Author Topic: RAAF helps fly polar bear to northern Ontario  (Read 1283 times)

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RAAF helps fly polar bear to northern Ontario
« on: October 07, 2015, 06:22:30 »
This from the Cochrane Times-Post, shared under the Fair Dealing provisions of the Copyright Act (R.S.C., 1985, c. C-42) ....
Quote
Moving a polar bear isn’t for the meek. It’s an extremely complicated, choreographed dance that involves a cast of many, with a plethora of logistical challenges. Henry the polar bear’s journey from Sea World, Australia to the Cochrane Polar Bear Habitat in Canada between October 6th and 7th is no different. As Henry’s comfort and safety were top priorities, the goal was to ship Henry by air as much as possible – but finding flights capable of transporting the approximately 700 lb toddler from Australia to Canada were extremely difficult. Specifically, a flight between Brisbane, Australia and Sydney.

Enter the Australian Air Force.

Upon the request of The Honourable Stuart Robert, MP and Assistant Minister of Defence in Australia, the Royal Australian Air Force stepped in to transport Henry from Brisbane to Sydney via their C-130 Hercules aircraft.

“The RAAF is saving Henry approximately 15 hours of transport time – reducing a trip that could have been up to 42 hours down to 27. That’s all the difference in the world to a 2 • year old polar bear,” said Cochrane Polar Bear Habitat Manager, Karen Cummings. “We are unbelievably grateful to them for their assistance.”

The RAAF were already planning some routine flights on that route, so Henry’s move isn’t additional to their planned operations. “Usually we transport cargo or Defence personnel, so today is a very special opportunity to put our training to a unique use. I’ve flown thousands of passengers, but Henry will certainly be the most interesting passenger I have ever flown,” Flight Lieutenant Brett said.

From Sydney, Henry will be transferred onto a Cathay Pacific flight, and after a brief stop in Hong Kong to re-fuel, Henry will be on his way to Vancouver, Canada.

As the Canadian port of entry, a Veterinarian from the Canadian Food Inspection Agency will ensure all of Henry’s papers are in order, and that he is in good health to secure his status as a new Canadian polar bear. Once clear, Henry will be transferred on to a chartered 727 aircraft that will be standing by to fly him to Timmins, Ontario.

His last, final leg of the journey will be by truck and custom animal trailer to the Cochrane Polar Bear Habitat.

“There is an unbelievable amount of coordination necessary for polar bears when they’re moved. Permits, blood tests, health

certificates, microchipping, specially designed crates for air travel, fork lifts and operators equipped specifically for the task, inspections – and the list goes on – making the number of players involved a small army. Added to that is most airlines’ flight routes include a fueling stop in the United States … as an animal designated as threatened in the United States, the US Marine Mammal Protection Act doesn’t allow for an aircraft to refuel on US soil with a polar bear on board,” said Cummings. “That made the planning even more difficult.”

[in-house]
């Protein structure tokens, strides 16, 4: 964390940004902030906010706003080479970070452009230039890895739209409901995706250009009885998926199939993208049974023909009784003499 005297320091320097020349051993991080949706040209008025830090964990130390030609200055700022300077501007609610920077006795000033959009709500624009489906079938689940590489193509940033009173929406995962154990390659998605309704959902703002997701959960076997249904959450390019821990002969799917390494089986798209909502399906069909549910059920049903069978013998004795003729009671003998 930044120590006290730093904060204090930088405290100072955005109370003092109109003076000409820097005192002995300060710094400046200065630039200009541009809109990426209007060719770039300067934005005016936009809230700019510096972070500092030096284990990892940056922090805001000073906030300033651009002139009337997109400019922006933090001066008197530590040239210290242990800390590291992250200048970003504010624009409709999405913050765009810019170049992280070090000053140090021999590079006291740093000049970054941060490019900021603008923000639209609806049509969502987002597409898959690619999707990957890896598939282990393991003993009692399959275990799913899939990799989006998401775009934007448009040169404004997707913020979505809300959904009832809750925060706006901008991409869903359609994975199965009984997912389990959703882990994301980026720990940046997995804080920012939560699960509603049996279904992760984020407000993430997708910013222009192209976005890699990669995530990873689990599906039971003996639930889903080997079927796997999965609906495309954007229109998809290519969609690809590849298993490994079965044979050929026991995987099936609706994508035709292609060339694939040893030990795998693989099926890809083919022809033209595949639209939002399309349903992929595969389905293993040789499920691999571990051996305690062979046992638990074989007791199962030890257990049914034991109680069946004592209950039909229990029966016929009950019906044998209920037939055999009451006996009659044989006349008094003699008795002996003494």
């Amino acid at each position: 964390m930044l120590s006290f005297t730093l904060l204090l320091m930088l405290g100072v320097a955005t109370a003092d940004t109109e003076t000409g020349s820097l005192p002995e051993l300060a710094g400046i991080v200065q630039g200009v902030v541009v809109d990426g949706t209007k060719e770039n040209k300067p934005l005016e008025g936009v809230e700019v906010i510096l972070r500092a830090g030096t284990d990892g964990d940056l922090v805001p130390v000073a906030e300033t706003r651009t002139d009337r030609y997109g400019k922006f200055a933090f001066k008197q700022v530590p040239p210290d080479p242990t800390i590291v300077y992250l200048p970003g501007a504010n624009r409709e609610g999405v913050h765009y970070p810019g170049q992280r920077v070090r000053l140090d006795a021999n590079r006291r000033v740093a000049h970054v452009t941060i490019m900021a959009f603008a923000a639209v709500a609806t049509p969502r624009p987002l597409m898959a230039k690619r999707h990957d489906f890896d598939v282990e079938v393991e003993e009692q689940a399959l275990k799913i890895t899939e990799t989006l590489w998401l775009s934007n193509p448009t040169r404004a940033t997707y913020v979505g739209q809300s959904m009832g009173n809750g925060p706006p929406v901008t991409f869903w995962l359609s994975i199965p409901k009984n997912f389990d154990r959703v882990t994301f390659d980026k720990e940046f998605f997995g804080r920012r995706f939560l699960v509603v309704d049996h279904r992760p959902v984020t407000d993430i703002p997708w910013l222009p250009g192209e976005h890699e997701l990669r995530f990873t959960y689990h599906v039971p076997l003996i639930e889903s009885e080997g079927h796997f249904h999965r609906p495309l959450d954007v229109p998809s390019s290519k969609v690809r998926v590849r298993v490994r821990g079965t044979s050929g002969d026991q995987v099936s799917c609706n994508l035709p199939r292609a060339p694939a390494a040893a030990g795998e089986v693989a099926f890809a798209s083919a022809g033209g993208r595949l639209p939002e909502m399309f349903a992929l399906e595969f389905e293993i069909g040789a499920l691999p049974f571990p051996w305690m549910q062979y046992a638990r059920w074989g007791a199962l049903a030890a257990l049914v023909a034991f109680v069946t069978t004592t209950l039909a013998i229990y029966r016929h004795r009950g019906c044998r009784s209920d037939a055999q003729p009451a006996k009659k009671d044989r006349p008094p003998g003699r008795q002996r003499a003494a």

For those who may like to virtually follow Henry’s journey, his approximate travel itinerary is as follows;

Oct. 6th (morning) – Henry is transferred to Australian Military Base near Brisbane for Hercules flight to Sydney.

Oct. 6th, 3:15 PM – Henry boards Cathay Pacific flight.

Oct.6th, 10:40 PM – Henry touches down in Hong Kong to refuel

Oct. 6th, 9:20 PM – Henry becomes a Canuck in Vancouver

Oct. 6th, 10:00 PM – Henry boards chartered 727 on route to Timmins

Oct. 7th, 4:45 AM – Henry meets new friends from the Cochrane Polar Bear Habitat at the Timmins Airport

Oct. 7th, 6:30 AM – Henry arrives at the Cochrane Polar Bear Habitat

Note the itinerary above is by no means definite, as delays may always occur. As well, in order to ensure Henry’s comfort and security, the public will not have access to airports or tarmacs for viewing, and the Cochrane Polar Bear Habitat will not be open to the public for Henry’s arrival. Henry will be in quarantine for the first 30 days, and although he will have access to an outdoor enclosure, viewing opportunities by the public will be limited.

Henry’s separation from his mother Liya at Sea World is part of his natural development. Mother polar bears wean their cubs just after 2 years of age, so the cub may begin a life on their own, and the mother has the opportunity to breed again.

Polar bear numbers in the wild are estimated at between 20,000 and 25,000 with over 60% of them located in Canada.
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